Plus, I like supporting this bike shop. With a caseworker referral and $25, someone looking to get back on their feet can get a beater bike, helmet, lockup and lights from the shop, which I think is an awesome way to speed the biking revolution towards its logical terminal state of alleviating poverty, air pollution, obesity and depression for all of humanity.

Viva la revolucion!

That's really cool! We have a shop where low-income adults can volunteer for 6 hours and get a free refurbished bike. Low-income kids can attend a bike rodeo to get one.

Kmp2

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Re: Start Biking To Work - cycling newbies chat
« Reply #1190 on: November 09, 2019, 12:58:36 PM »

Tass

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Re: Start Biking To Work - cycling newbies chat
« Reply #1191 on: November 10, 2019, 02:07:38 PM »
There are definitely upsides to my HCOL area, one of them being that this dance is not a thing. :)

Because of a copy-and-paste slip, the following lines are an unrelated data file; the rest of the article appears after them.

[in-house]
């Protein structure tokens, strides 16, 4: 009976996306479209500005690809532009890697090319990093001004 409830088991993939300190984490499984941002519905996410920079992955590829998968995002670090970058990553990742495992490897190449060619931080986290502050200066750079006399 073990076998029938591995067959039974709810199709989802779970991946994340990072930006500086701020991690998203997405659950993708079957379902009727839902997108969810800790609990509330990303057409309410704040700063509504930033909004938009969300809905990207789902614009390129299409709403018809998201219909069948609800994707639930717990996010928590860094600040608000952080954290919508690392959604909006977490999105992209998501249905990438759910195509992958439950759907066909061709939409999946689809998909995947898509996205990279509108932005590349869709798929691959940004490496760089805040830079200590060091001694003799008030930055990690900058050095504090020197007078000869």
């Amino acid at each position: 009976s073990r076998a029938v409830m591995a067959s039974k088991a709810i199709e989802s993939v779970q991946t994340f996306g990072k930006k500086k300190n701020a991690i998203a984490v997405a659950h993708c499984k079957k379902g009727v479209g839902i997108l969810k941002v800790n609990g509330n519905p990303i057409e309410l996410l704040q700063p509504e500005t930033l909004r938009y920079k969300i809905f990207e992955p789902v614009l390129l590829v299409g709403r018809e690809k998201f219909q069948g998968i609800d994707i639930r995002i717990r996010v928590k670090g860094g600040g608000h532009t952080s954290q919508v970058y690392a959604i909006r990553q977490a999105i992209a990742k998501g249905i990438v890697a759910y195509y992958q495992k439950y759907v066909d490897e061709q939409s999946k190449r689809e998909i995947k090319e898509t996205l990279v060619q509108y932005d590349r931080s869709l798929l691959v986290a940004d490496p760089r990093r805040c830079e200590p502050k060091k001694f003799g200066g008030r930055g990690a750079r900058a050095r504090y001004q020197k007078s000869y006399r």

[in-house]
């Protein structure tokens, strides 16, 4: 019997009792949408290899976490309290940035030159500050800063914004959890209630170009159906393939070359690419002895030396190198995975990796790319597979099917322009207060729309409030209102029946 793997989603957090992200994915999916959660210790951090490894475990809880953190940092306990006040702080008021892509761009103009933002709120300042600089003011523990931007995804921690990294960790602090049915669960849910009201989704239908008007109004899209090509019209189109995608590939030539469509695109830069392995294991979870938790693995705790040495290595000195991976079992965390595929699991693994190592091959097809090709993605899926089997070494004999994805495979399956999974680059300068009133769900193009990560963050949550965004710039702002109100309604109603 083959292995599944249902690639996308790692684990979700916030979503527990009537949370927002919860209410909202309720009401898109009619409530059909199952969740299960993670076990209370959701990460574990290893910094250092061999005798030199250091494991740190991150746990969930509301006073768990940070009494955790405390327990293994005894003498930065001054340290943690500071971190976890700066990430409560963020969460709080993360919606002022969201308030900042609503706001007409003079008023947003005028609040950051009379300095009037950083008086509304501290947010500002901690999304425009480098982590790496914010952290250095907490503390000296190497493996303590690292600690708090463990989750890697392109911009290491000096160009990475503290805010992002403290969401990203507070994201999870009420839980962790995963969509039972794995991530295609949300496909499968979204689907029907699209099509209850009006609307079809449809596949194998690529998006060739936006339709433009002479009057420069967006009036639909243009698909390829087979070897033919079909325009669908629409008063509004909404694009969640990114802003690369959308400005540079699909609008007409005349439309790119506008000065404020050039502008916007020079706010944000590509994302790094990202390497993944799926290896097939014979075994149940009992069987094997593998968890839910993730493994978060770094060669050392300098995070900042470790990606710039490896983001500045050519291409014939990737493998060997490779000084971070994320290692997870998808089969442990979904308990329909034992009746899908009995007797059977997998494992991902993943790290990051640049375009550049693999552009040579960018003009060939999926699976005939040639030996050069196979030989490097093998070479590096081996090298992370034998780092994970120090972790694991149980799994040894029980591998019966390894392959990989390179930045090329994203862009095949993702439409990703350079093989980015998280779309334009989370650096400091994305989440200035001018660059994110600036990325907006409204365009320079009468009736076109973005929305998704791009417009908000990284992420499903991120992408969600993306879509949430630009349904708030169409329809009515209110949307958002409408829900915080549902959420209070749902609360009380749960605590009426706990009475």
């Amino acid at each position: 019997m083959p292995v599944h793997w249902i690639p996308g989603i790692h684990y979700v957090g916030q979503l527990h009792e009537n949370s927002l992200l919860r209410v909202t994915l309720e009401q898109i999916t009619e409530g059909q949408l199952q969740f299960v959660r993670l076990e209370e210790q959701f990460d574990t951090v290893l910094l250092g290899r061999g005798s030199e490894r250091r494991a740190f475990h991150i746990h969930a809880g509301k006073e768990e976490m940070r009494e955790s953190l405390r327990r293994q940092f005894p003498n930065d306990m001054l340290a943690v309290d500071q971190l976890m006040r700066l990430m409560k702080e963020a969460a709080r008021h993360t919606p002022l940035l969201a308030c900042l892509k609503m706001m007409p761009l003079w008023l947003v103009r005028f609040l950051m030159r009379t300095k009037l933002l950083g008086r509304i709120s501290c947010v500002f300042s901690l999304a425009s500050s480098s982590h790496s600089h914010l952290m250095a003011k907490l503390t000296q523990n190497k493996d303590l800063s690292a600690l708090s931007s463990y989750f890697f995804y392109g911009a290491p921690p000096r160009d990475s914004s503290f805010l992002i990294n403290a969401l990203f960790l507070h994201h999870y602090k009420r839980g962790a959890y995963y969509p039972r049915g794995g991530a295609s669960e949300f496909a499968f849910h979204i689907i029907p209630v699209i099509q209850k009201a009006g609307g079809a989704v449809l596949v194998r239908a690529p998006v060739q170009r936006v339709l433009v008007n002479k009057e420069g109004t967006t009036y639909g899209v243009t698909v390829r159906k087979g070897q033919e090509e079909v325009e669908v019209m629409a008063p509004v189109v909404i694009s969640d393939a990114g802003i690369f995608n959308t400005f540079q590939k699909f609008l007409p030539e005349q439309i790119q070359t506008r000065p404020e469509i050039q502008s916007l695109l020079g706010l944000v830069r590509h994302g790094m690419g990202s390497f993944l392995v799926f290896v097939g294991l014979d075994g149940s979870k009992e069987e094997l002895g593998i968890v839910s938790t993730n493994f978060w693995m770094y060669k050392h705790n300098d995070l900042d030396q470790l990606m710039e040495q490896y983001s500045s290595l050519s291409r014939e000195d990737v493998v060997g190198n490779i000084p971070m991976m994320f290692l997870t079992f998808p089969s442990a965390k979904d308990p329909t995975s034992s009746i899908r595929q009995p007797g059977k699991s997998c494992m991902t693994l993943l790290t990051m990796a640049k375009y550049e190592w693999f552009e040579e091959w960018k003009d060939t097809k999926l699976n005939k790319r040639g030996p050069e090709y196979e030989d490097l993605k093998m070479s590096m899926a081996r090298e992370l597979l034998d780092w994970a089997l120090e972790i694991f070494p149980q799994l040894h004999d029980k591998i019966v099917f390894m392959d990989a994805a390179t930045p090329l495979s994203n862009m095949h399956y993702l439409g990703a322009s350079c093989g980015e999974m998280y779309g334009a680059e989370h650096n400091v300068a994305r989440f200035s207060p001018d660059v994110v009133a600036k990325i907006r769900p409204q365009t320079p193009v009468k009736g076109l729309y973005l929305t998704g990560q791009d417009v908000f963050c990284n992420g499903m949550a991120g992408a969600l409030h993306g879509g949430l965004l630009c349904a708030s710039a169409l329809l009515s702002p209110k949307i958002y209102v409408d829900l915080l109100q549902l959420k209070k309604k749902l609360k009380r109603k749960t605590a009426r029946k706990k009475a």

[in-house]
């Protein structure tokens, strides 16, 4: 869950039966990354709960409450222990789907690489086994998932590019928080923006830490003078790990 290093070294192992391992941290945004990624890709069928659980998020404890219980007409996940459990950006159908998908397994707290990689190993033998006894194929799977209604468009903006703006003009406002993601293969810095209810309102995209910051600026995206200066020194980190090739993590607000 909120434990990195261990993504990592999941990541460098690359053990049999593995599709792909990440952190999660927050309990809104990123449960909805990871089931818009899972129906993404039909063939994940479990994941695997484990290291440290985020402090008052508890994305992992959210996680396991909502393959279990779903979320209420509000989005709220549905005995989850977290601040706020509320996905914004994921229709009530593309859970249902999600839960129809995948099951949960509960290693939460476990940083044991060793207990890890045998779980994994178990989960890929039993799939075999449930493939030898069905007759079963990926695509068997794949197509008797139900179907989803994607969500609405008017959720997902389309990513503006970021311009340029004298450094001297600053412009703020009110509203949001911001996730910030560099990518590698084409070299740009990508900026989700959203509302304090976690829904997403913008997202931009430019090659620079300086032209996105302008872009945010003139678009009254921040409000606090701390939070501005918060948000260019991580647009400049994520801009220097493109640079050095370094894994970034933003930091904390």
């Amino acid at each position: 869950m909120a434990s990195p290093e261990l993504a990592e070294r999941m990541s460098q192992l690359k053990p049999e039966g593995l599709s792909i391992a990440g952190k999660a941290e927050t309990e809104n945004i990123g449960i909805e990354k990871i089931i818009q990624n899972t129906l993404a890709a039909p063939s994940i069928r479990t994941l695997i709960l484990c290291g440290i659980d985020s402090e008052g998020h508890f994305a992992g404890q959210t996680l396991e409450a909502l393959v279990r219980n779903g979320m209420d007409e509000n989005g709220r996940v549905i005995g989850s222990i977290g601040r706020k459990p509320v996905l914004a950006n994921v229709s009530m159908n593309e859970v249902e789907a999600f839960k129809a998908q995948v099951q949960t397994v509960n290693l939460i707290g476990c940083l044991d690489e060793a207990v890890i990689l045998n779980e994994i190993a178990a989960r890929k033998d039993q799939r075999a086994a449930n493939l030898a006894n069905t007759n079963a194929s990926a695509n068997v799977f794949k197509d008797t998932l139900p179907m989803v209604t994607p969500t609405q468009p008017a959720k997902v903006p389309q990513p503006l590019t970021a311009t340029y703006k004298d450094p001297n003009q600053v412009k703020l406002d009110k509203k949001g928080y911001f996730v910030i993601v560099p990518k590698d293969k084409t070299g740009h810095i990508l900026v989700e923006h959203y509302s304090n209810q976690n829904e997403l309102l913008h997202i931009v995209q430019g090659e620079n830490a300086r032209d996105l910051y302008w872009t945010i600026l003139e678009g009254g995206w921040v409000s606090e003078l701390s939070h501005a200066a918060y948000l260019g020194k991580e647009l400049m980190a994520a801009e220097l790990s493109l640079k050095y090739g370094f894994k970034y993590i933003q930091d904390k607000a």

Yep... when it gets into the 50s F here I put on my helmet over a thin sweatshirt hood.

La Bibliotecaria Feroz

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Re: Start Biking To Work - cycling newbies chat
« Reply #1192 on: November 10, 2019, 02:48:02 PM »
Can I just say that I lost my ear-wrap thingie (I think I maybe left it in my sister's rental car hiking? We had three adults and kids ages 7, 8, and 9, and just too much gear) and the replacement I bought is just not satisfactory? It is too bulky. I am very sad. I will keep looking Everywhere for a lighter one.

My night rides are going OK so far but I don't love it. I'm just not convinced people can see me from behind, even though I have a cherry bomb light and reflective fenders and I literally bike in a reflective construction-type vest. Or people turning. If I ever get moved down, it's going to be someone making a left-hand turn across the bike lane.

Tass

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Re: Start Biking To Work - cycling newbies chat